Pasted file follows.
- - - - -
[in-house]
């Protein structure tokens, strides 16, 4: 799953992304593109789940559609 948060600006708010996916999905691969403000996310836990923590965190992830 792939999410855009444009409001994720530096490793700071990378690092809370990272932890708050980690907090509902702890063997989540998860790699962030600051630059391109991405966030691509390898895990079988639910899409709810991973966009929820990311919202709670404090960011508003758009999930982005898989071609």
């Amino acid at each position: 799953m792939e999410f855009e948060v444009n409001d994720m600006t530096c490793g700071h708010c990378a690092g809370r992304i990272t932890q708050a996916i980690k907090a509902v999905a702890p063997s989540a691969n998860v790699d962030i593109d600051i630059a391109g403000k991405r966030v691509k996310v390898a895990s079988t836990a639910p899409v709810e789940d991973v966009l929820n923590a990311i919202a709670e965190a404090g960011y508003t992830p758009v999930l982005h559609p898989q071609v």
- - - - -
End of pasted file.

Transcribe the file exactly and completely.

[in-house]
């Protein structure tokens, strides 16, 4: 799953992304593109789940559609 948060600006708010996916999905691969403000996310836990923590965190992830 792939999410855009444009409001994720530096490793700071990378690092809370990272932890708050980690907090509902702890063997989540998860790699962030600051630059391109991405966030691509390898895990079988639910899409709810991973966009929820990311919202709670404090960011508003758009999930982005898989071609």
């Amino acid at each position: 799953m792939e999410f855009e948060v444009n409001d994720m600006t530096c490793g700071h708010c990378a690092g809370r992304i990272t932890q708050a996916i980690k907090a509902v999905a702890p063997s989540a691969n998860v790699d962030i593109d600051i630059a391109g403000k991405r966030v691509k996310v390898a895990s079988t836990a639910p899409v709810e789940d991973v966009l929820n923590a990311i919202a709670e965190a404090g960011y508003t992830p758009v999930l982005h559609p898989q071609v």